You haven’t read that?

My friends are very well-read. They’re teachers and editors and writers themselves, so what are you reading? and what should I read next? are questions that come up often in our conversations. So it was a little bit of a surprise when one of my well-read friends admitted to never having read Charlotte’s Web. Immediately, we pounced on her.

Were you raised by wolves?

But, I’ve met your mother. She seems nice enough!

Maybe we can’t be friends with you anymore.

OK, OK, no one said that. Nobody even teased her about it. We had all assumed she’d read it already, but she was the one who judged herself and felt that she’d come up short. So she recently rectified that by reading Charlotte about a week ago, in addition to other kids’ classics like Dear Mr. Henshaw, and Mixed Up Files.

Then this weekend, my husband and I were watching a remake of Dorian Grey with Colin Firth (mmmm…. Colin Firth…) and I said something about not remembering one of the more racy scenes from the book. At which point, my husband said he didn’t know much about the plot of the story. And then I fell down. Because The Picture of Dorian Grey is one of my favorite books of all time, and I started wondering if I’d married the right guy.

Fortunately, a few minutes later I came off my high horse. Even great writers know we can’t read everything. I call myself a science fiction fan, and I’m yet to read The Hitchiker’s Guide to the GalaxyThere are other things to do, like eat, and shower, and stalk Colin Firth. And maybe it’s enough to have the gist. Otherwise we’d all be going blind from reading, and nothing else would ever get done, like, you know, a cure for cancer, or flying cars, or Colin Firth clones for all.

Besides, not having read everything is good news. It means you’ll never run out of things to read.

Books 20 & 21: CATCHING FIRE & MOCKINGJAY

I finished THE HUNGER GAMES trilogy this weekend, partly because the books were due back to the library on Monday and partly because I really couldn’t put them down. Suzanne Collins created a world that I couldn’t possibly have conceived of. And future dystopia isn’t new in literature, the world that she evoked with Panem and it’s brutal laws was something both shocking in its unfamiliarity yet still within the realm of reason. Why? Because as uncomfortable as that world is, dystopia seems always on the horizon when we look at current events in both politics and the environment.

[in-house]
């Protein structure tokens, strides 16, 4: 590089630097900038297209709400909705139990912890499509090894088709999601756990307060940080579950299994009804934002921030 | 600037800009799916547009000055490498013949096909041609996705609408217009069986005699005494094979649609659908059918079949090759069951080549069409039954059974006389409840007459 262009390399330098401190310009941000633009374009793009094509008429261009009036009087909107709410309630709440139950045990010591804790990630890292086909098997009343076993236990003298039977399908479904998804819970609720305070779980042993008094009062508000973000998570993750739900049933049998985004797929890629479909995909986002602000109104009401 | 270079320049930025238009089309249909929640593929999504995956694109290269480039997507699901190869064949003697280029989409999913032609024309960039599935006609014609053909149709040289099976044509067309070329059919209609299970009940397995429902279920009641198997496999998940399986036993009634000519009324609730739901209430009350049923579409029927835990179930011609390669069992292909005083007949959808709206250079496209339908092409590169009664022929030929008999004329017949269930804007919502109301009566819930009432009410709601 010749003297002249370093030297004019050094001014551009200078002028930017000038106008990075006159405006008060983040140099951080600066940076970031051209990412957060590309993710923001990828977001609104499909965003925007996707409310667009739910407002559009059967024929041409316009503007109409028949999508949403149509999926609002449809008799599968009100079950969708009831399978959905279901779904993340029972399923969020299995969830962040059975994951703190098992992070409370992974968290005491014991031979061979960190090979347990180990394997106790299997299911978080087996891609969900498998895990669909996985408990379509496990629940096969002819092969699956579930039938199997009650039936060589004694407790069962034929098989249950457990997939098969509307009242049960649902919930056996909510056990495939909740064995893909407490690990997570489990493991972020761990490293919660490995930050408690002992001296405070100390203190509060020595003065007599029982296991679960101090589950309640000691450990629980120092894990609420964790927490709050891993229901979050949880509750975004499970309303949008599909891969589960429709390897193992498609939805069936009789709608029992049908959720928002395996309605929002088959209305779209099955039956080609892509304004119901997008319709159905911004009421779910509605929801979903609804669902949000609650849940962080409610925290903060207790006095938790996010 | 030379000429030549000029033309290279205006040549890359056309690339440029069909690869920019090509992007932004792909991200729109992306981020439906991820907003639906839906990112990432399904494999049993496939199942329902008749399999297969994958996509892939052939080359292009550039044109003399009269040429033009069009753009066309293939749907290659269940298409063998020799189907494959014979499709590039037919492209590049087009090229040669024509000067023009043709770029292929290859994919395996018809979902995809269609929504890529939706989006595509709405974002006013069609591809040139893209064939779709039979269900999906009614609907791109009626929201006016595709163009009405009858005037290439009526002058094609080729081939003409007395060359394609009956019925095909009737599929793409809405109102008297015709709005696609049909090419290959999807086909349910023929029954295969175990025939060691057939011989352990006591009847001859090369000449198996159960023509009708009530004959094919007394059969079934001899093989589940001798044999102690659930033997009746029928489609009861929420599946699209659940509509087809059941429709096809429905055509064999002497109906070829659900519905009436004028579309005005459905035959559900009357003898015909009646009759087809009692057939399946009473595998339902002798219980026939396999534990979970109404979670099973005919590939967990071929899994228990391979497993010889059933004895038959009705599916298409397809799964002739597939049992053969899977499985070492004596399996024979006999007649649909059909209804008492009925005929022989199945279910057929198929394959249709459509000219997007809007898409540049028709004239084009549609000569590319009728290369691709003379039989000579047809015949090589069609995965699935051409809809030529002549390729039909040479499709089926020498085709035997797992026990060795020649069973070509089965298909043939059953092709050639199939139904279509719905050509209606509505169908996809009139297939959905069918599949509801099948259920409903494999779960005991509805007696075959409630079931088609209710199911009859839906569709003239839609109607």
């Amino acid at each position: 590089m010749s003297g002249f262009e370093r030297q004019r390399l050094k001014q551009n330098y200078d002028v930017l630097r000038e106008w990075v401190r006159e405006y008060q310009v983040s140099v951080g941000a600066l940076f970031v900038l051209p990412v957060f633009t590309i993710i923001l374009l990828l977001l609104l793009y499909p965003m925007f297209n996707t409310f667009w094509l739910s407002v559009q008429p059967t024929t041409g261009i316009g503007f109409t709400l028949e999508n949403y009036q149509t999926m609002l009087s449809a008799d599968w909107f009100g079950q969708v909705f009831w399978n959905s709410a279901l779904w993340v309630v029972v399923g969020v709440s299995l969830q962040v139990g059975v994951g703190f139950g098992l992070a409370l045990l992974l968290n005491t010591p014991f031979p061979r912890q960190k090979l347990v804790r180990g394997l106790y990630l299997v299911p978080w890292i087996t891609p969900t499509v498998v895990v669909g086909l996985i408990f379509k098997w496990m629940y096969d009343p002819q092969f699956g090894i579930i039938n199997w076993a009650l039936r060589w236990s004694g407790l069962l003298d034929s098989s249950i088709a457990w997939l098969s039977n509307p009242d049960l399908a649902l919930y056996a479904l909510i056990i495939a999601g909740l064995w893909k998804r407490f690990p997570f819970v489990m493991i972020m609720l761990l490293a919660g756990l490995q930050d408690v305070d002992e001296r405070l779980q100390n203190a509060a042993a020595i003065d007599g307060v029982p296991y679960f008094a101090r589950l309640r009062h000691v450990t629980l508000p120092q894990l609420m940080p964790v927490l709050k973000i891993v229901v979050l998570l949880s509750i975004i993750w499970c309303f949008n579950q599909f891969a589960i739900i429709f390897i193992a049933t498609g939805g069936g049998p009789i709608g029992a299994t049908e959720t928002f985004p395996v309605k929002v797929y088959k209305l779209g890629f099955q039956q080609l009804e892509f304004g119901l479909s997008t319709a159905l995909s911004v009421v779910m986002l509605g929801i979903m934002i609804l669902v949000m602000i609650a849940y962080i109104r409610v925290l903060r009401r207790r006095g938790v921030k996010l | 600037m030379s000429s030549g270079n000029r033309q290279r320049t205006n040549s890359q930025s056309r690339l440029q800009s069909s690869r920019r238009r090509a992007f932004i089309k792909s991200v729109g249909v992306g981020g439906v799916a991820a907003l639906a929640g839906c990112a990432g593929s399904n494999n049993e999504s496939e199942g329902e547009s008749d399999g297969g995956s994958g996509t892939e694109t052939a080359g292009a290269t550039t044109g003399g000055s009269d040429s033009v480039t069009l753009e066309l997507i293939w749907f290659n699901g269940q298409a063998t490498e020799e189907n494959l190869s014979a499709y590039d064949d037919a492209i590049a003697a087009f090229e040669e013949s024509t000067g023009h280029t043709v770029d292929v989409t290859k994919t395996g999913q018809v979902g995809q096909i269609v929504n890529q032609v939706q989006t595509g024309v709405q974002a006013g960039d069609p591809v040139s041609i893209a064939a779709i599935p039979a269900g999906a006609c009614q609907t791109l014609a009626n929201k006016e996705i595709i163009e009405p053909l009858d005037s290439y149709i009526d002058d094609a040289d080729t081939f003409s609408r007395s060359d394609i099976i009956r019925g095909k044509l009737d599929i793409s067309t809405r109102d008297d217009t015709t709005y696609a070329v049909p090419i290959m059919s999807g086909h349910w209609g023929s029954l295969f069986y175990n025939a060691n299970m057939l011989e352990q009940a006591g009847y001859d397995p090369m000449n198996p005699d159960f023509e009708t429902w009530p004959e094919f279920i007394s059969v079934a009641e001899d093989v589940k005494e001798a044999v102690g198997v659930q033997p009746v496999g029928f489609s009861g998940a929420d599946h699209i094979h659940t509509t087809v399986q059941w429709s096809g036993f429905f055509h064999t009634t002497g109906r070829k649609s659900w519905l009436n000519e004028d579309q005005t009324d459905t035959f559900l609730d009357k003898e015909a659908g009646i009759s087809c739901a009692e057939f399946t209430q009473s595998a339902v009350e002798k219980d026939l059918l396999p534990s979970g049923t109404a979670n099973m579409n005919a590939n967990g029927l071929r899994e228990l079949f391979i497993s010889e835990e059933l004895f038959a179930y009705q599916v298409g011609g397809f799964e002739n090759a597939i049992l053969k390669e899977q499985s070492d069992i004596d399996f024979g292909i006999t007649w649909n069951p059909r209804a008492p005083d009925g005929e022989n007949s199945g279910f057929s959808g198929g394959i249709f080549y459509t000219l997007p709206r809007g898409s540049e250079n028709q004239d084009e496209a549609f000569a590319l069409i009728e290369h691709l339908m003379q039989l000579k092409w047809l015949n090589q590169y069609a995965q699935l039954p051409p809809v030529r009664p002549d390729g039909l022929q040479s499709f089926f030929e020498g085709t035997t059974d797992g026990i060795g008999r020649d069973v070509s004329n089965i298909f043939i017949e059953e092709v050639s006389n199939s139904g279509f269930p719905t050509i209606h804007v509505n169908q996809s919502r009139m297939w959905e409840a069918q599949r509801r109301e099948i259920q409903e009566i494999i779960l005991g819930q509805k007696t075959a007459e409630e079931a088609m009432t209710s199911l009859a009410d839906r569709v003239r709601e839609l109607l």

At a recent @LitChat, people compared THE HUNGER GAMES series to Orson Scott Card’s ENDER’S GAME. The consensus was that they present a similarly violent future, but that GAMES was far more violent in its execution. Yes, the main character kills off several people. But the games are meant to be a violent reality show where children kill other children. I’m not sure what people were expecting to happen. One of the people who commented said that he wouldn’t allow his 12 year old to read that particular series, and I take exception to that. A kid can read any book they want to attempt in my house, only if I think it may be age-inappropriate, I will read it along with them and make sure that some elements are discussed. For example, my very sensitive 8 year old may not be ready for CHARLOTTE’S WEB, but if she wanted to read it, I’d read it with her, and we’d discuss what happens to Charlotte at the end.

But violence and what may be deemed inappropriate aside, what I most enjoyed about the series was the incredible writing. Thank the sweet heavens for good writing. It has really been lacking in my reading material of late. Collins has pulled off the impossible feat of making good writing into best-selling material. Sadly, I find most best-sellers so lacking in their prose, that I’m often pissed I wasted my time. What’s that Flannery O’Connor quote? “There’s many a bestseller that could have been prevented by a good teacher.” Which isn’t to say that Collins managed to sustain the level  of writing throughout the series. THE HUNGER GAMES starts out with a bang, and is impossible to put down. CATCHING FIRE was less riveting, though the frustration level for the reader at watching a further injustice probably is the thing that glues us to the page. But by the time we get to MOCKINGJAY, the plot has dropped so far below the original, that the book’s easy to put  down. The ending was particularly disappointing in light of the promise of Book 1’s opening. One of my friends described it as ending with a whimper. Main character, Katniss, so full of fire in the first two books, has petered out at the end, and merely drifts toward her happy ending.

Still, an excellent read, and I recommend it. The movie is also coming out, and the motion poster they’ve designed for the book is beyond awesome.